That nothing was aimed at by the Commons in this Bill, but to set that Matter right: If this Bill be lost, the Lords have settled it for Law, That every Subject may be used in this ignominious and barbarous manner. Oates is the least Part of the Question, how much soever he seems concerned in it: The Grievance is, That the whole Kingdom, for Oates's . . . . ., must be made liable to these Whippings.
The Commons hoped the Lords will take this Opportunity of redeeming this Error, by passing the Bill as it was sent up by the Commons; and not expect, because they have given a wrong Judgment, that therefore the Commons must join to support it by an Act of Parliament: For their Lordships Clause did really countenance the Judgment against Oates; enacting only, That such Punishment shall not be inflicted for the future.
That it was of great Importance to the Kingdom to have this Matter settled; Judgments of this Kind having been extended to several Persons, and to very different Cases; as in That of Mr. Johnson: It was thought (with Reason enough perhaps) by the Ministers of those Times, That such Punishments would awe the People, and fit them for Slavery, worse than Death itself; according to Sir Thomas Smith's Observation, "That no Nation is less fearful of Death, or more afraid of Torments, than the English."
That the Commons could not think the Nation safe without an express and plain Declaration, not only, That the Judgments of the King's Bench were illegal, cruel, and of evil Example to future Ages, but also, that the Affirmation of those Judgments was contrary to Law.
That the Lords, by insisting not to agree to the Clause in the Bill which calls the Verdicts corrupt, unless the Commons could bring positive Proof of an express Contract for Money, to be paid directly to hire the Jurors to give the Verdicts, did seem to have inverted the several Methods of Proceedings in their distinct Capacities.
In their Judicature, where they ought to act by the strict Rules of Law, they proceed according . . a supposed Convenience: In their Legislative Capacity, where there is a Latitude of Proceeding according to a moral Certainty and Convenience, a single Expression, "of a corrupt Verdict," though inserted upon such just Grounds, will not be allowed; unless a precise Proof be made in the strictest Forms of Courts.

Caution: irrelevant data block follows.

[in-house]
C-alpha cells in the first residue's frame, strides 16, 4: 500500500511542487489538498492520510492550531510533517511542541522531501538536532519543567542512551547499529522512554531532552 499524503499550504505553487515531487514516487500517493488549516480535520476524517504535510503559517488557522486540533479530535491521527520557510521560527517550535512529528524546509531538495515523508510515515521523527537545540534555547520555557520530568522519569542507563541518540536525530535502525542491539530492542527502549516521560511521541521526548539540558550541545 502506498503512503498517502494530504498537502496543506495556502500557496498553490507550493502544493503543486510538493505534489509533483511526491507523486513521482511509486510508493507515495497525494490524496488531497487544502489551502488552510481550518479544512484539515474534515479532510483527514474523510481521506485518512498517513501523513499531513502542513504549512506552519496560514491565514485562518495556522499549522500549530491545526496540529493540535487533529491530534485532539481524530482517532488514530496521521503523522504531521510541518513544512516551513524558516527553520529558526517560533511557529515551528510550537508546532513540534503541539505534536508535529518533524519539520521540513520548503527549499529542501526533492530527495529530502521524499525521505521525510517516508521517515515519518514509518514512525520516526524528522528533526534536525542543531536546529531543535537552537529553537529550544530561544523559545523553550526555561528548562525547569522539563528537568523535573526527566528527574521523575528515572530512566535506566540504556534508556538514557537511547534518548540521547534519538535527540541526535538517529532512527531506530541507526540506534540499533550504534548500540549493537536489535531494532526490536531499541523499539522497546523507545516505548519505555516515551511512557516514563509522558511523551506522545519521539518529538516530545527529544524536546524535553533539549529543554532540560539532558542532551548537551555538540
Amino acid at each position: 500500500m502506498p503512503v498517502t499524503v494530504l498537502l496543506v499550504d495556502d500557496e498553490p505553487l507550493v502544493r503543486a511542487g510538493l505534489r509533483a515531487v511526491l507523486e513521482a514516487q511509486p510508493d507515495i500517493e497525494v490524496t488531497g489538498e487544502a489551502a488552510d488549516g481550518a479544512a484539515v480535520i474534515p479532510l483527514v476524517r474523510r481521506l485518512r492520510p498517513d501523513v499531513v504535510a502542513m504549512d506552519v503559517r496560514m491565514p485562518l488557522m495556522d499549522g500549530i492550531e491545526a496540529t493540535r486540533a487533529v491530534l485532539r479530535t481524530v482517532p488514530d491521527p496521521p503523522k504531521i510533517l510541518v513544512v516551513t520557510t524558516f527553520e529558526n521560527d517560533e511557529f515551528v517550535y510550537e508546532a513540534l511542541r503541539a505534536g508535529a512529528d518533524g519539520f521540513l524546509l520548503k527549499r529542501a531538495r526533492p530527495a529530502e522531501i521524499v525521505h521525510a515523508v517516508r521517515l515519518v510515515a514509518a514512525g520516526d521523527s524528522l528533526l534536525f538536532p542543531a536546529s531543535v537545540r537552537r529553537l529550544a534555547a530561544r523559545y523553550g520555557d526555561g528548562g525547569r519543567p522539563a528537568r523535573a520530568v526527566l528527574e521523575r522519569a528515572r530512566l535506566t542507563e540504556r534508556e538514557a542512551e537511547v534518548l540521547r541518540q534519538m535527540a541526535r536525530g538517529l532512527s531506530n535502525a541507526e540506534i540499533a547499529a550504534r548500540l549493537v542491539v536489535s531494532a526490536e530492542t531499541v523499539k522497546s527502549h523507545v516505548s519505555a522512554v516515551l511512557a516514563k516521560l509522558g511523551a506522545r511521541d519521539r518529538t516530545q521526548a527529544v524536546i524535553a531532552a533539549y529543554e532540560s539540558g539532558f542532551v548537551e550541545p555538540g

That it was not the Business of the Commons to furnish the Lords with Evidence, or to inform them otherwise than by reasoning at Conferences: The Lords have proper Methods whereby they may inform themselves, when they think Evidence requisite.
The Design was to overthrow the Reformation, and restore Popery to be the National Religion: And this could not be effected otherwise, than by totally perverting and corrupting the Laws, and the whole Course of Justice.
A Popish King they had; the House of Peers was to have been filled with Papists, by Dispensation with the Act of Thirtieth of King Charles the Second; and a Popish House of Commons was to be packed, by means of Quo Warrantos, Surrenders, and Making and Regulating of Corporations.
This is proved by the Declaration of the Thirteenth of February; wherein the Lords and Commons did agree, "There were evil Counsellors, Judges, and Ministers, that assisted the late King to subvert and extirpate the Protestant Religion and the Laws and Liberties of this Kingdom: That the Laws were suspended and dispensed with; an Ecclesiastical Commission executed, and Bishops committed and prosecuted for an humble, honest Petition; Protestants disarmed, whilst Papists were armed and employed; partial and corrupt Persons returned, and served on Juries; excessive Bail required; excessive Fines imposed; and illegal and cruel Punishments inflicted."
If there were such foul and corrupt Proceedings, as the Lords have agreed there were, can it be thought, that, in this particular Case of Oates (who had so highly provoked them, and upon the Ruin of whose Credit the Reputation of the whole Party did depend) they departed from Themselves; and for once, proceeded indifferently equally, and uncorruptly?
The Lords might as well, if not better, put the Commons to prove any or every the Proceedings in the late Reign to be corrupt or unequal; which would be to deny or doubt, in every Particular, what they had expressly owned in general.
That the Matter in Oates's Tryal was self-evident: They tried Points that had been examined in Parliament; and were proper to be re-examined only there; the Witnesses were provoked Enemies; and though his Evidence was not against all the Jesuits, it reflected upon the whole Order; and was directly against the College at St. Omers: The Jurors were such, whose Affections and Prejudices were well known; and they were returned by Sheriffs not legally constituted: And the Judges were Chief Justice Jeffryes, and his Companions.